May
25
2017
U.S. Women’s Open Media Day: No politics, but….not the point…
By Stephanie Wei under USGA
Via NJ.com

Eric Trump, Lydia Ko & Jesse Watters, via NJ.com

U.S. Women’s Media Day took place at Trump National Golf Club in Bedminster, New Jersey, on Wednesday, with Donald Trump Jr. and Eric Trump present. I’ve voiced my thoughts on the most prestigious national Women’s golf championship taking place at this golf course that will likely be hailed as the “White House of the North” or something to that extent in the upcoming summer months. President Trump spends A LOT of time here. He even has a residence on the property.

NJ.com’s Steve Politi attended the press conference that featured USGA Executive Director/CEO Mike Davis, USGA President Diana Murphy, USGA Championship Director Shannon Rouillard, and naturally, The Trump Organization Executive Vice President Eric Trump, and he didn’t mince words. The USGA has already come up with its company line to respond to the bevy of media scrutiny it will face as the U.S. Women’s Open approaches in July. 

First of all, thank you, Steve, for writing this. It’s saved me the time and energy.

I was the one who asked the initial question, and I tried to press Davis on what, exactly, was political about Trump’s comments. How would what he said be any different if he was still just a prominent businessman? Would the USGA have moved the tournament if he was still hosting a reality TV show and not living in the White House?

Davis, who canceled a one-on-one interview due to (ahem) a scheduling change, just doubled down.

“We’re simply not going to cross that line into politics,” he said, and that was the refrain echoed around the golf course for the rest of the day, as if treating women with basic respect is some blue state/red state issue like healthcare or military spending.

So with two dozen girls in the room, here to participate in a clinic with a trio of LPGA stars, Davis didn’t even offer the most perfunctory rebuke of what Trump said. But, then again, with Eric Trump seated two seats to his left at the dais and Donald Trump Jr. in the first row, is that any surprise?

I’ve had an upset stomach the past few days and I thought I was finally over it, but then I read this line…

Eric Trump all but gave Davis a wet kiss on his forehead during a 26-minute program that covered the speed of the greens — a 12.5 on the Stimpmeter, if you were wondering — but did not mention the club’s founder, whose photos are plastered all over the walls, by name.

“Thank you for your friendship, your love, your warmth over the years,” Eric Trump told Davis and the two other USGA officials. “It’s not just a partnership. It’s really a friendship.”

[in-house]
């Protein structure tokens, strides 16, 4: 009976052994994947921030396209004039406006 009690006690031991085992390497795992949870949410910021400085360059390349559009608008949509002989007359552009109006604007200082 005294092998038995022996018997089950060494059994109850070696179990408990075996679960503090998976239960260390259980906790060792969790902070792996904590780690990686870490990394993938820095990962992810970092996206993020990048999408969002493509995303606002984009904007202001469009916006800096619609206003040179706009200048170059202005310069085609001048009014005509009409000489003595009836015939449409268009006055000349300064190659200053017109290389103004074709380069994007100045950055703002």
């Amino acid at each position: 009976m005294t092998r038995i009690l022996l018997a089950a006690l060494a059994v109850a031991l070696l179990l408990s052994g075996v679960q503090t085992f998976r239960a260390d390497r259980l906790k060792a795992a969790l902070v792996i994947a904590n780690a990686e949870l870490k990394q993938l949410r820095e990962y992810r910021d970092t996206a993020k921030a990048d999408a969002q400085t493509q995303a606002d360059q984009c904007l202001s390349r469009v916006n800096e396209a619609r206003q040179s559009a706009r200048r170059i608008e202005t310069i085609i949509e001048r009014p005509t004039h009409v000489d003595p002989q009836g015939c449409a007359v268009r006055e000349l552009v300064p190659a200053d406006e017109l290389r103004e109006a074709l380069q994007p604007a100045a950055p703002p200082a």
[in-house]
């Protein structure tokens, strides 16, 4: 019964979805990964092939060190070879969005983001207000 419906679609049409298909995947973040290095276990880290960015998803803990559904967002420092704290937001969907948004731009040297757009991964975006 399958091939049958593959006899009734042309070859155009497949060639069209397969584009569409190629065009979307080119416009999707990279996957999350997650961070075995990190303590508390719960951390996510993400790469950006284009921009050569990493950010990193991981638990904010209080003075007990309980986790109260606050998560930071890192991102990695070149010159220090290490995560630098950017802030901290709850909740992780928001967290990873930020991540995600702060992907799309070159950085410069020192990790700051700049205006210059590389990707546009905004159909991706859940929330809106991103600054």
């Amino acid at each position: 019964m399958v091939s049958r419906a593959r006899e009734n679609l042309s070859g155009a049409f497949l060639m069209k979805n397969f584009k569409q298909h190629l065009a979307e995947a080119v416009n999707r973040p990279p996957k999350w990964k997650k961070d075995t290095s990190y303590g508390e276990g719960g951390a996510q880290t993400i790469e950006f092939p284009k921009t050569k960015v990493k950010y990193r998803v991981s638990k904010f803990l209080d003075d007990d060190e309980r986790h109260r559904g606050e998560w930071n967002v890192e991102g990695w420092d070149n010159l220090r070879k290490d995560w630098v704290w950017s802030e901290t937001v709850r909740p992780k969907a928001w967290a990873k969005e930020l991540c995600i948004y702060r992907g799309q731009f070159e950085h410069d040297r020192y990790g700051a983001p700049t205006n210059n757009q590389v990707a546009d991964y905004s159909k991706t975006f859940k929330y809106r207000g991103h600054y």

Politi’s main point is that this is NOT about politics, despite the USGA’s attempt to hide behind the guise. It is astounding to many — yours truly included — that the most distinguished women’s golf championship is taking place at a property owned by a man who has demeaned women over and over so flagrantly and unapologetically.

Again: This is not about politics. How can the USGA, with a straight face, pretend to “empower girls through the game of golf and inspire them to dream BIG,” as its website brags, while holding the premier championship for women on a course owned by a man who bragged about committing sexual assault?

It can’t. Davis can try to separate the golf tournament from the politician who owns the course, but an organization that desperately needs young people to embrace this sport is sending exactly the wrong message to the girls who might become fans.

The thing is prominent LPGA players are either big “fans” or too ignorant/sheltered to understand the implications, which is unfortunate.

This New York Times story at the end of March penned by Karen Crouse does an excellent job painting the picture. This segment with a candid response from former LPGA player and current Golf Channel commentator Karen Stupples stuck out to me:

“He’s the leader of one of the biggest countries in the whole entire world,” Ko said, “and it would be an honor if I got that call.”

Ryann O’Toole, an American who was raised in California, said, “I didn’t vote for him and I’ll still play with him.”

Ko is 19. Thompson is 22. O’Toole is 30. Stupples is 43 and the mother of a 9-year-old son. It is unfair, Stupples said, to expect a consensus on any political issue from a tour membership that includes women under 20 and over 40 and Americans and foreigners.

“Lydia and Lexi have both led a very sheltered life,” Stupples said. “They’ve played golf and that’s it. They probably haven’t seen much of what goes on outside of the golf course and a hotel.”

She added: “Would I play golf with him? Probably not. But then that’s me. That’s because I’ve been around the block a few times and seen a few other things. But it’s only because of my life experience that I feel like I can make a good judgment on what I want to do personally.”

I’ll leave you with a strong recommendation to read Politi’s full column. Like many so-called “political” issues these days, I consider this one similar to what I’ve ascribed to other topics that I consider “bipartisan,” and Politi does an excellent job driving that point home.


In related news, the Senior PGA — which is run and held by the PGA of America — is taking place this week at Trump’s course in Northern Virginia, which I’ve actually played back in 2011. USA Today columnist Christine Brennan wrote this strong piece.

Washington Post columnist Barry Svrluga also penned another well-written article.